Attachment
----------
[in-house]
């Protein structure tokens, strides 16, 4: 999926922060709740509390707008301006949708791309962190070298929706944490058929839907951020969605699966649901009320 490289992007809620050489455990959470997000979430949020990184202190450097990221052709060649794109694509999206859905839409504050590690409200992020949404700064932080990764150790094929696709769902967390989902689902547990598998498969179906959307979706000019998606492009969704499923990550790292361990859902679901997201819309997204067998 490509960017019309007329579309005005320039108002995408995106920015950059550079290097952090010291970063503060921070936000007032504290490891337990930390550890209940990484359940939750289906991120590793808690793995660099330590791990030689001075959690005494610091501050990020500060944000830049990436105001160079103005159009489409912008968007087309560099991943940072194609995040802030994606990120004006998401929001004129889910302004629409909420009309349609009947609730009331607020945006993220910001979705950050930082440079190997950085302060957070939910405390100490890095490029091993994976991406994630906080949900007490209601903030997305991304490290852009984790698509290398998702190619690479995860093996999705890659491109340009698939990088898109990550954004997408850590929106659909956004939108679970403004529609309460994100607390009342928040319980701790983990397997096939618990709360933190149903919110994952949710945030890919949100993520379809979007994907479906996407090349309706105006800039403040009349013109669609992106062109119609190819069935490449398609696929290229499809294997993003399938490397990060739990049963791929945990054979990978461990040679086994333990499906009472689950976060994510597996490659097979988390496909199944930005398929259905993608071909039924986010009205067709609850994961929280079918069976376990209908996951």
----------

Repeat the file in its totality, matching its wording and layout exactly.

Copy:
[in-house]
């Protein structure tokens, strides 16, 4: 999926922060709740509390707008301006949708791309962190070298929706944490058929839907951020969605699966649901009320 490289992007809620050489455990959470997000979430949020990184202190450097990221052709060649794109694509999206859905839409504050590690409200992020949404700064932080990764150790094929696709769902967390989902689902547990598998498969179906959307979706000019998606492009969704499923990550790292361990859902679901997201819309997204067998 490509960017019309007329579309005005320039108002995408995106920015950059550079290097952090010291970063503060921070936000007032504290490891337990930390550890209940990484359940939750289906991120590793808690793995660099330590791990030689001075959690005494610091501050990020500060944000830049990436105001160079103005159009489409912008968007087309560099991943940072194609995040802030994606990120004006998401929001004129889910302004629409909420009309349609009947609730009331607020945006993220910001979705950050930082440079190997950085302060957070939910405390100490890095490029091993994976991406994630906080949900007490209601903030997305991304490290852009984790698509290398998702190619690479995860093996999705890659491109340009698939990088898109990550954004997408850590929106659909956004939108679970403004529609309460994100607390009342928040319980701790983990397997096939618990709360933190149903919110994952949710945030890919949100993520379809979007994907479906996407090349309706105006800039403040009349013109669609992106062109119609190819069935490449398609696929290229499809294997993003399938490397990060739990049963791929945990054979990978461990040679086994333990499906009472689950976060994510597996490659097979988390496909199944930005398929259905993608071909039924986010009205067709609850994961929280079918069976376990209908996951």